Another barrier identified by Pita and Ford is the fact that small-scale fisheries do not always have the infrastructure or logistical capacity to store and transport their products, with communities commonly lacking infrastructure such as refrigerators and hygienic landing centres. This can result in large amounts of post-harvest losses as well as a reduction in the quality of produce. To tackle this issue, retailers can invest in practical and infrastructural support for ‘quality-improvement processes’ for small-scale fisheries; as well as the development of new pathways to utilise any by-products that might otherwise be discarded.

Fish Market in Seoul © nuu_jeed, Shutterstock

Illegal, unregulated, and unreported (IUU) fishing and the subsidisation of large-scale fishing are described in the report as ‘systematic challenges that present a major barrier to the fair and equitable management of small-scale fisheries’. In addition, IUU and harmful subsidies can also contribute to the overfishing of our oceans, preventing a sustainable ocean economy. Whilst the majority of retailers claimed to have policies preventing sourcing from IUU fishing, most did not have policies relating to harmful subsidisation. This is particularly problematic as these harmful subsidies are enabling IUU activities to occur through providing financial support to ‘distant-water fishing activities that would otherwise be unprofitable’. These distant-water fishing activities are therefore the highest risk for the occurrence of illegal fishing activities and human rights abuses.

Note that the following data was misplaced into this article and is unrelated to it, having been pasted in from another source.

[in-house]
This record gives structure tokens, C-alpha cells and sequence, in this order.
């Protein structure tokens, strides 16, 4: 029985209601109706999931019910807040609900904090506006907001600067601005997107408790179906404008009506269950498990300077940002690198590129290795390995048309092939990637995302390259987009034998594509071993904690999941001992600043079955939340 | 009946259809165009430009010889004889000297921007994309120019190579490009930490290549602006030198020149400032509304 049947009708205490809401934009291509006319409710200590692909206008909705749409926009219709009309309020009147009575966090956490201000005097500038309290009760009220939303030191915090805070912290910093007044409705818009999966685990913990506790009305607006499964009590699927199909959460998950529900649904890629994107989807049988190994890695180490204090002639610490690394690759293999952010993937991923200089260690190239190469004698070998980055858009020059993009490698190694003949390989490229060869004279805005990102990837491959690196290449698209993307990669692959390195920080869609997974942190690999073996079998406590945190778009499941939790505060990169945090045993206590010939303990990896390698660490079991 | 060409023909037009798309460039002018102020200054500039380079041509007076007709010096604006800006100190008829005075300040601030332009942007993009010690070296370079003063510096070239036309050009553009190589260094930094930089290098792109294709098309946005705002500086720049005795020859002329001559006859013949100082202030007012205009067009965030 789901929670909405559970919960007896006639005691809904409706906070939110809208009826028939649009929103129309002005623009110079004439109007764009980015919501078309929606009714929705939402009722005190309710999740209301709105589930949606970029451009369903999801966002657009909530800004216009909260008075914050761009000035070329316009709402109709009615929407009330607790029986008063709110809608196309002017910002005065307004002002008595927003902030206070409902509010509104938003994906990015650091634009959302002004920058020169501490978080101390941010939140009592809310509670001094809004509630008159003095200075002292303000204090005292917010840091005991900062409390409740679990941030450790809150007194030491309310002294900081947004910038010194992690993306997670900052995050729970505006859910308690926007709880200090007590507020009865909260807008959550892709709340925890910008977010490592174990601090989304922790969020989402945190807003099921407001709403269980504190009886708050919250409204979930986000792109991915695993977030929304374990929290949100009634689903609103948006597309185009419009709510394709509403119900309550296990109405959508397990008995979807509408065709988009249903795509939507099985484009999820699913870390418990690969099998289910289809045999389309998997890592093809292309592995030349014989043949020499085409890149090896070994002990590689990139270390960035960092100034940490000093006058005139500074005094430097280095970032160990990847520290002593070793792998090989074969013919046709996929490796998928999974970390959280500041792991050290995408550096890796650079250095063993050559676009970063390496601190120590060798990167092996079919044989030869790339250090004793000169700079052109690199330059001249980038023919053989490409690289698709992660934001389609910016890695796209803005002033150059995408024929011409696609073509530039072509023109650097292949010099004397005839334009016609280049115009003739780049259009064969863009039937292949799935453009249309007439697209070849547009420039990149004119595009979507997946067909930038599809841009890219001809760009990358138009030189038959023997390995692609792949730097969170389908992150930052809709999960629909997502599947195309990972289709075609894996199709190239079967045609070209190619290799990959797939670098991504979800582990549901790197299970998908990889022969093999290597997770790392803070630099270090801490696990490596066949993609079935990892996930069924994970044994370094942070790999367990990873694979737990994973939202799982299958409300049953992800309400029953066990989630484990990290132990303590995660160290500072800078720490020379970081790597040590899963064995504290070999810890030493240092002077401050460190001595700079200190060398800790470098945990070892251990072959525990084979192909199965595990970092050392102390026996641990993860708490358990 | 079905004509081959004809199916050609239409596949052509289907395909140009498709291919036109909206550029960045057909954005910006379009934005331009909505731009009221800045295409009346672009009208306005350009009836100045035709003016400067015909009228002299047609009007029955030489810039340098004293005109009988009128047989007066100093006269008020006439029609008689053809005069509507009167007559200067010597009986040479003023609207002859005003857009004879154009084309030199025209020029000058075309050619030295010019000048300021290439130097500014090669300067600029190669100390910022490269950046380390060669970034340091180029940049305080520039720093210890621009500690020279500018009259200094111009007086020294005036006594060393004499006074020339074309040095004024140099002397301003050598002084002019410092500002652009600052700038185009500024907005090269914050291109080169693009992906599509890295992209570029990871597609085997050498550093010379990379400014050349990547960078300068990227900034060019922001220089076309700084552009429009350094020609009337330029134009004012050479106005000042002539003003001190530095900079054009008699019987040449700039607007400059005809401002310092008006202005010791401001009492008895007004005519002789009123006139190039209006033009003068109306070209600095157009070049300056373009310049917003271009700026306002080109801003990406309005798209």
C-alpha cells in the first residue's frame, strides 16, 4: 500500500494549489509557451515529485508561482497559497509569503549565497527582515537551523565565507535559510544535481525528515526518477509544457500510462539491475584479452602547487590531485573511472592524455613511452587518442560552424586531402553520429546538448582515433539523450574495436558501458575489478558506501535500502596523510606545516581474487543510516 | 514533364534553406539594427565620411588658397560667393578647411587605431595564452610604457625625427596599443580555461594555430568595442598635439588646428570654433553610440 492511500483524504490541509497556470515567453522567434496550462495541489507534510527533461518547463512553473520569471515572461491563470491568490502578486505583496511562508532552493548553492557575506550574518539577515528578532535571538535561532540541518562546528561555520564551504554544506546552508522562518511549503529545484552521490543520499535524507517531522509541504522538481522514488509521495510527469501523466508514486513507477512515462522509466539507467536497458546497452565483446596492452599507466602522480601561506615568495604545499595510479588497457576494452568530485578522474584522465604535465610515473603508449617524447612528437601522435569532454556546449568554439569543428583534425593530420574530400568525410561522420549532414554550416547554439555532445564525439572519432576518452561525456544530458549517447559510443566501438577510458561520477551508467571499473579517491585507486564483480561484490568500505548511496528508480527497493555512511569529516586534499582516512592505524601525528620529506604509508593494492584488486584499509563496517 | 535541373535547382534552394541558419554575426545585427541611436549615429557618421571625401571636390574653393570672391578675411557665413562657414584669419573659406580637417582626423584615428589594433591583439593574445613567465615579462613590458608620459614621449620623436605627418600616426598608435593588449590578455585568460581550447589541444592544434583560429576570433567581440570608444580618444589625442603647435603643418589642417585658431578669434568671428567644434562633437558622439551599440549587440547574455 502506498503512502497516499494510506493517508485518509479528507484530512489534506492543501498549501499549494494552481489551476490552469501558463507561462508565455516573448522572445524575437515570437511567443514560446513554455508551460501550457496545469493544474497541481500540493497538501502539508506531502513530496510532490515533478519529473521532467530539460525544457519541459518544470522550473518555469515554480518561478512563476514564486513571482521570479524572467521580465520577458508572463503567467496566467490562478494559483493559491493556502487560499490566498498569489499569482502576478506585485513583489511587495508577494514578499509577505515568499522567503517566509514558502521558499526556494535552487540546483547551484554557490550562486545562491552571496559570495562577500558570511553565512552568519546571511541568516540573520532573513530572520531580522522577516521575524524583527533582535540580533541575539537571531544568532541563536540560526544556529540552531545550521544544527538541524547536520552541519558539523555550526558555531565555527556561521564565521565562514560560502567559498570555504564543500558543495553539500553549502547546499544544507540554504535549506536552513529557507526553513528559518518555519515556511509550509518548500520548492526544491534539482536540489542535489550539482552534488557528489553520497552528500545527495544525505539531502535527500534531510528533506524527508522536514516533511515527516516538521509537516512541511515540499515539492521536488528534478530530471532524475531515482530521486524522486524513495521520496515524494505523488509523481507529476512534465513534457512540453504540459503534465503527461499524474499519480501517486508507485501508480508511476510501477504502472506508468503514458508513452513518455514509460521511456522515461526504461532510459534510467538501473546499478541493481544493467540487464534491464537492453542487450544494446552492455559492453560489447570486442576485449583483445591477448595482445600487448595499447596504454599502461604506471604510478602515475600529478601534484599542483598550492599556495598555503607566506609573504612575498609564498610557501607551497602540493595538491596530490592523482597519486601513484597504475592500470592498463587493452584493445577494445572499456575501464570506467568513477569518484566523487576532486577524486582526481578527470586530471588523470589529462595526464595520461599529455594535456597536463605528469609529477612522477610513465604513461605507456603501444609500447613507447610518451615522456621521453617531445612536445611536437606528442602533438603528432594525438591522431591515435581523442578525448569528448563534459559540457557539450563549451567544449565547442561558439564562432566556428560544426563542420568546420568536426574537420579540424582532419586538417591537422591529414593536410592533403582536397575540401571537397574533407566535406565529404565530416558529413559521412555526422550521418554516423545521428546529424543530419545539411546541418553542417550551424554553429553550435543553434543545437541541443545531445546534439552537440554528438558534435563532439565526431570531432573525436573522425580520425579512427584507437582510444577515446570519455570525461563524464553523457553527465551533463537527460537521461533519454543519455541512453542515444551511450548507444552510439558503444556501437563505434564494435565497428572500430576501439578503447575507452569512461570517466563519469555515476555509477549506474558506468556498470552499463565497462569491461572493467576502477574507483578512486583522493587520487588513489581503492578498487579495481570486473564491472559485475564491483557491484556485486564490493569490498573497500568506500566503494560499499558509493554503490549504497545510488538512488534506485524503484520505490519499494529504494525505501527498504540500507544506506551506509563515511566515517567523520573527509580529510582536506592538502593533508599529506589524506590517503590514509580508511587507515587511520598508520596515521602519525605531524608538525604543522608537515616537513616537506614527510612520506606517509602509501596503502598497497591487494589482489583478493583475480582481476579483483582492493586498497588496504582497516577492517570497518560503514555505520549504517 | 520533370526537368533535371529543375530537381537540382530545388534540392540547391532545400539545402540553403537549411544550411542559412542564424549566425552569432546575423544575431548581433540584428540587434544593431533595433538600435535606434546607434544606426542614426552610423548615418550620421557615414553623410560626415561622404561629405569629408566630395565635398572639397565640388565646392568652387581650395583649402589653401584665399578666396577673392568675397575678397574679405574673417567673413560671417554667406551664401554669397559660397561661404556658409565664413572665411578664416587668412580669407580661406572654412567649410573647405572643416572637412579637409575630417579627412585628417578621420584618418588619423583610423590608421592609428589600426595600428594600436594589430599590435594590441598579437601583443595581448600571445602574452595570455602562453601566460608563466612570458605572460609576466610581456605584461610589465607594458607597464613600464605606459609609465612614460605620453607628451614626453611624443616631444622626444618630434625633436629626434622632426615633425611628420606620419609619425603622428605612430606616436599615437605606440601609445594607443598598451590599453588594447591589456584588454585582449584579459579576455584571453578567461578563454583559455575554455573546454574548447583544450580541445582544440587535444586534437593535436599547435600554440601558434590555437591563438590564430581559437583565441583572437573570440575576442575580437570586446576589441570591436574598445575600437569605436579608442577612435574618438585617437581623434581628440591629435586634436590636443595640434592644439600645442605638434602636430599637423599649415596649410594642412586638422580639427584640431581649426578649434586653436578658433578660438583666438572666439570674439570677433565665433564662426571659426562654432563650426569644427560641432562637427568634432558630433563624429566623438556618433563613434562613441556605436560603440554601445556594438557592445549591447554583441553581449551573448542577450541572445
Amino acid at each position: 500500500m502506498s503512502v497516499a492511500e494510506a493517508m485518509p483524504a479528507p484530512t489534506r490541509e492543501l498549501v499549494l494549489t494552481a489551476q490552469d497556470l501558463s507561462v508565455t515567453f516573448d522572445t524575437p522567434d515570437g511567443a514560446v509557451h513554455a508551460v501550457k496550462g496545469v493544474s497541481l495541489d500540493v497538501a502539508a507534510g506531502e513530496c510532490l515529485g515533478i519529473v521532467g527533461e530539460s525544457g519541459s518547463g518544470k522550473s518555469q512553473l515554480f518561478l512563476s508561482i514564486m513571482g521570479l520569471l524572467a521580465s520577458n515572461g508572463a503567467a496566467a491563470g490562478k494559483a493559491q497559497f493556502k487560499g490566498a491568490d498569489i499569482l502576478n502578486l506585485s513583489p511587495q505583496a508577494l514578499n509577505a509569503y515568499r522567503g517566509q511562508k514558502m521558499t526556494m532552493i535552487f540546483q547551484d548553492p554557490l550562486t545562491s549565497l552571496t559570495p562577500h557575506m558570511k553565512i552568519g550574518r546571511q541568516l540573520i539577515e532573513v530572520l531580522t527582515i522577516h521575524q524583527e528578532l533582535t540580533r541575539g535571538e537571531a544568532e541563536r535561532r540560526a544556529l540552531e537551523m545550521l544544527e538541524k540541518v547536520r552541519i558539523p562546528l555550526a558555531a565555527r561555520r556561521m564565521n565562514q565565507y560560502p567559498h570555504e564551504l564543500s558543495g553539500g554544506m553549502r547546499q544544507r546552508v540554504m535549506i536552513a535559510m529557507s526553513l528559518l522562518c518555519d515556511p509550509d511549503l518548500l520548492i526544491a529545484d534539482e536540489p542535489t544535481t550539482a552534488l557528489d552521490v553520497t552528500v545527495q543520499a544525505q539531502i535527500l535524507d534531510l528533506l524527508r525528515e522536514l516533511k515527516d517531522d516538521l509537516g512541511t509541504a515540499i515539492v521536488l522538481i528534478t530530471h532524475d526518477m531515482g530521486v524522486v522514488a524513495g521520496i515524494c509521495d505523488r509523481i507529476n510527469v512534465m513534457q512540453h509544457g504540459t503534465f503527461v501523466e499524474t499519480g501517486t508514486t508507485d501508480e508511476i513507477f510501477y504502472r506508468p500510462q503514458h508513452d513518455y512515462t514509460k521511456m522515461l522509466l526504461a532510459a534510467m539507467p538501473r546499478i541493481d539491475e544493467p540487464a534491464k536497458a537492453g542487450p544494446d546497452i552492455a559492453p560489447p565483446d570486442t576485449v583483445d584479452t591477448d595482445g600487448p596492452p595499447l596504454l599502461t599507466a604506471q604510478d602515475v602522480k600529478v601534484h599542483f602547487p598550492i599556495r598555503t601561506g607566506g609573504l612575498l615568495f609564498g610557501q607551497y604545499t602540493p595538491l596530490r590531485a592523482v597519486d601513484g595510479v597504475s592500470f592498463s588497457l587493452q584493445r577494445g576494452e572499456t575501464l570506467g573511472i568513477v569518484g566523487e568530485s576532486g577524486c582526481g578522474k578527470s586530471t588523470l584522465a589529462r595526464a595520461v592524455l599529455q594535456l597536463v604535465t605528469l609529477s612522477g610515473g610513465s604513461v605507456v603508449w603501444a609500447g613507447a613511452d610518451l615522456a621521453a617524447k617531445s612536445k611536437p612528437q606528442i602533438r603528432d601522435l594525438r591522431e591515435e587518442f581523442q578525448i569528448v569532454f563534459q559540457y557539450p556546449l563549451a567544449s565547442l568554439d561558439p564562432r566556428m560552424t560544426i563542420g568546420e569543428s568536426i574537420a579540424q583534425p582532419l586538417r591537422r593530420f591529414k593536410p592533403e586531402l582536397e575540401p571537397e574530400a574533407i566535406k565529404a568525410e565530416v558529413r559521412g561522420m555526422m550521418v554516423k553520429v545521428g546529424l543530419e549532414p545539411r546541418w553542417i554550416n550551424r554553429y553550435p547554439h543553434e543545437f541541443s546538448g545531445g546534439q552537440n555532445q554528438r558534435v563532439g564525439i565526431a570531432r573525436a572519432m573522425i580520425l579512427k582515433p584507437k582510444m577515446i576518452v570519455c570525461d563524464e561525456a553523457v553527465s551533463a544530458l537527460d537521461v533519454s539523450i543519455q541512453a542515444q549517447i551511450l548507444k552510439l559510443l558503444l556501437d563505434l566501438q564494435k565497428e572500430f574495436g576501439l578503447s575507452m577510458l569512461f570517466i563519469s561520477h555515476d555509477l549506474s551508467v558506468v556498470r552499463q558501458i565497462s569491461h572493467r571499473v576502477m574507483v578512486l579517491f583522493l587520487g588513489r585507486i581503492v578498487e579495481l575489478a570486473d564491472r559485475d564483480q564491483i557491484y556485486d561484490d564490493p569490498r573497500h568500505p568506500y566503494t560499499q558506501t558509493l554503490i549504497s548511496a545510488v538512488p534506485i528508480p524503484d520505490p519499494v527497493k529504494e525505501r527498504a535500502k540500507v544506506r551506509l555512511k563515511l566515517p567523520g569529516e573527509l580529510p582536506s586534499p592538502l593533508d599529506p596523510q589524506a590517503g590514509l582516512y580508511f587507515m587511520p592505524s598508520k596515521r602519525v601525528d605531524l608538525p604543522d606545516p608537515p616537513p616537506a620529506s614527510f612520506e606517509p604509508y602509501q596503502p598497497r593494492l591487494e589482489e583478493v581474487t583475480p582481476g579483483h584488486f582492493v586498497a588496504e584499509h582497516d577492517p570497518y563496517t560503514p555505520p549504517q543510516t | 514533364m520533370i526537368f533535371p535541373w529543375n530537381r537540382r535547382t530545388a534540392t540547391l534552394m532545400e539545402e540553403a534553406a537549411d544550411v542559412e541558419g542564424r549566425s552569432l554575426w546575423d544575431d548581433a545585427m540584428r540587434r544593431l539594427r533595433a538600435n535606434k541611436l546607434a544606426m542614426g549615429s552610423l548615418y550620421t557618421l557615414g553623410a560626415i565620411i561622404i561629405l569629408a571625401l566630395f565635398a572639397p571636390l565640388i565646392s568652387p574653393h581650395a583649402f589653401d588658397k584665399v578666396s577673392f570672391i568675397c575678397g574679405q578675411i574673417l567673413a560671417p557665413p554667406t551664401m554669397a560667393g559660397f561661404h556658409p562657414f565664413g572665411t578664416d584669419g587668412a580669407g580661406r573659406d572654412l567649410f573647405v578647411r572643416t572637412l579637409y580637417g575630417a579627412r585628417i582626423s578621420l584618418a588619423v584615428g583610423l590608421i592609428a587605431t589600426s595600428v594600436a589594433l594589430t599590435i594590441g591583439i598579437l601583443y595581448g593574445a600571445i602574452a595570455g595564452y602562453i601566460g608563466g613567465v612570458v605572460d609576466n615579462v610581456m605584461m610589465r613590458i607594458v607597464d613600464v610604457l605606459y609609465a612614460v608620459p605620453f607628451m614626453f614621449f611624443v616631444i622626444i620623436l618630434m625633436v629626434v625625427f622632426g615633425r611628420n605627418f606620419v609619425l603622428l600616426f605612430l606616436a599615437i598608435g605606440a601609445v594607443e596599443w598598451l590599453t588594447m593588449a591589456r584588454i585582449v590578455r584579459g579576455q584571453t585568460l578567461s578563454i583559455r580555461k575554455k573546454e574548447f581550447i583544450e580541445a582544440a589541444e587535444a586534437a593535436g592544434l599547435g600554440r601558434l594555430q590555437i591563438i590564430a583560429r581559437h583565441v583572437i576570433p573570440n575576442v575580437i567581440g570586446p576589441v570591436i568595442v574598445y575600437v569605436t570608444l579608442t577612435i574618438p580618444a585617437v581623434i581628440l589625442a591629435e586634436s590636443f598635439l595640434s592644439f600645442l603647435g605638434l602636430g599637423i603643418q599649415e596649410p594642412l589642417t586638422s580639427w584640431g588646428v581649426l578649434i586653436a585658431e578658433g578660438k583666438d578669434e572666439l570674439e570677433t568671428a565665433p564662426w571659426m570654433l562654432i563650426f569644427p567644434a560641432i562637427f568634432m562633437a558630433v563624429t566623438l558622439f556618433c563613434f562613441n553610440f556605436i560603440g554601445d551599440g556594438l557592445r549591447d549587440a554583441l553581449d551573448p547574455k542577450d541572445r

There are many actions that retailers can take to combat this, including the phasing out of procurement from large-scale fisheries benefitting from harmful subsidies; and investing in and endorsing fisheries and organisation that are working to reduce these issues. Retailers can also use their political leverage as consortium members to advocate for governments and intergovernmental bodies to improve their policies on these matters and to implement the World Trade Organisation (WTO) Agreement on Fisheries Subsidies.

With a growing demand for sustainable seafood alongside an increasingly limited supply of available sustainable seafood, Pita and Ford highlight that time is running out for retailers to ensure that their seafood procuring strategies align with SDG 14b. Whilst it is clear that retailers can make important changes to benefit SSF’s ability to access markets, it is going to be vital that varying stakeholders, including governments, policymakers, charities and non-governmental organisations are providing support to SSF to eradicate inequality in the sustainable seafood industry.

Main source:

1. Pita, C and Ford, A (2023) Sustainable seafood and small-scale fisheries: improving retail procurement. IIED, London.